Hyatt Hotels Corp. wants to do a lot more business beyond the hotel.
At an investor day event in New York Tuesday, executives from the company said they are considering investments in existing companies and internal initiatives that would make Hyatt a bigger part of customers’ travel experiences.
As president and CEO Mark Hoplamazian put it: “We are focusing on extending the Hyatt brand beyond our core hotel business into new adjacent spaces that are relevant to our guests.”
Such a move wouldn’t be new for the company. In a nod to the growing popularity of the sharing economy, Hyatt previously invested in upscale vacation home-rental site Onefinestay. AccorHotels acquired the rental company earlier this year, and Hyatt sold its shares.
In a presentation, Hoplamazian gave examples of non-traditional “adjacent spaces,” including vacation homes, destination clubs, cruises, trains, adventure travel, off-site restaurants, and events. Without naming specific plans, he said the company could take three approaches: build some programs internally, partner with outside companies, and buy pre-existing businesses with known brands.
“What we do will vary across different elements,” he said.
Hoplamazian couched the company’s efforts as one of the ways it plans to win in the context of “disruptive forces” such as the rise of Airbnb and other sharing platforms and the growth of online travel agencies.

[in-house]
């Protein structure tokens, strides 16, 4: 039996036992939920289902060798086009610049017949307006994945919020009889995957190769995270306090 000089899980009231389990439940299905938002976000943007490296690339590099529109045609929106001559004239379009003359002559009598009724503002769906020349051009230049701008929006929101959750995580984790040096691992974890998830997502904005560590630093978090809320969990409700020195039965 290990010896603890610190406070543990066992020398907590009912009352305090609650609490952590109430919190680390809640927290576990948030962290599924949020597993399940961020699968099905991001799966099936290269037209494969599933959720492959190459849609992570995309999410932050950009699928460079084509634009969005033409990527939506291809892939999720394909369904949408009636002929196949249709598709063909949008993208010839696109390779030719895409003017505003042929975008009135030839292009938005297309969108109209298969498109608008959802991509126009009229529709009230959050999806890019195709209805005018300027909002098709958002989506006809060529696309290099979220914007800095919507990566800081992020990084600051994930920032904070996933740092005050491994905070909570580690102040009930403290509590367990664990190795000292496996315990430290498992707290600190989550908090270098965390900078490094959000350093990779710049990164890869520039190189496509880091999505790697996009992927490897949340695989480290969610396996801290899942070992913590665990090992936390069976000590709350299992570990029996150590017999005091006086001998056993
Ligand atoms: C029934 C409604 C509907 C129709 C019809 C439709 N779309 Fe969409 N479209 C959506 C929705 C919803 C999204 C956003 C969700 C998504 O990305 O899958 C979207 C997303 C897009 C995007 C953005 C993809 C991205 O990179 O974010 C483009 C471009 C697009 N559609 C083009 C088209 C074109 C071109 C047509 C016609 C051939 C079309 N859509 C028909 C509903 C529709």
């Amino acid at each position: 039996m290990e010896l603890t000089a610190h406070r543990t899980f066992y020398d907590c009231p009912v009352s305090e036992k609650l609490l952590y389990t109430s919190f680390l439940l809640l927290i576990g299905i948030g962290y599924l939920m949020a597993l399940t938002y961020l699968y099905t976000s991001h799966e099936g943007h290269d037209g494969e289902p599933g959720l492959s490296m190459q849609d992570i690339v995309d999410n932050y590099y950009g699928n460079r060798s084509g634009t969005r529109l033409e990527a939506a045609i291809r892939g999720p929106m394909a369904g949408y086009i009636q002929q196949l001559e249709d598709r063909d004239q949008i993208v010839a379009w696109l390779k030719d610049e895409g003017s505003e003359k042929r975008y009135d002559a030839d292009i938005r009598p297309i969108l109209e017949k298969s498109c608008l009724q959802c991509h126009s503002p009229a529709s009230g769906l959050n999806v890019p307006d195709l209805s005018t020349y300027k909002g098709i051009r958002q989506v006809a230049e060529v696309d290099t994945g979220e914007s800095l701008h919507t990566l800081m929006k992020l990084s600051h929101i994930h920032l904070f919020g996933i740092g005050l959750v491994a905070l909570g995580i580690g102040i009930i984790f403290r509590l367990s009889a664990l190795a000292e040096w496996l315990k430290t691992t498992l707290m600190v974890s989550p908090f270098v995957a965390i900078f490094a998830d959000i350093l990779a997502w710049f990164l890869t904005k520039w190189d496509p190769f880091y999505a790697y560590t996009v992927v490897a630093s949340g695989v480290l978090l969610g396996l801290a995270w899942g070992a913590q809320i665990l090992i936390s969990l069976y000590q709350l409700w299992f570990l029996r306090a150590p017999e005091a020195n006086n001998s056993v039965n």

The CEO has discussed the idea of investing in hotel-adjacent experiences in the past — including in April during an interview with Skift — but spent a decent amount of time on the topic during his presentation and in a question-and-answer session with analysts Tuesday.
Chief financial officer Pat Grismer said Hyatt would consider selling existing assets to make the investment in other companies and brands.
But Hoplamazian said there was “no fixed recipe” for the scale of investments.
“My guess is that we will end up looking for things that we think are very leverageable but maybe have not necessarily been leveraged yet,” he said. “If we’re going to buy something or partner with someone to take on an opportunity that allows us to make it work for our purposes, what that will require is something that’s not fully baked or fully leveraged and built out.”
The key, Hoplamazian said, will be to make sure Hyatt has a “very clear path” for moving forward with any partnership or acquisition.
“We can’t just willy-nilly go and start to lay down bets on a whole number of ideas because they sound good and try to integrate them later,” he said. “We simply can’t afford to do that.”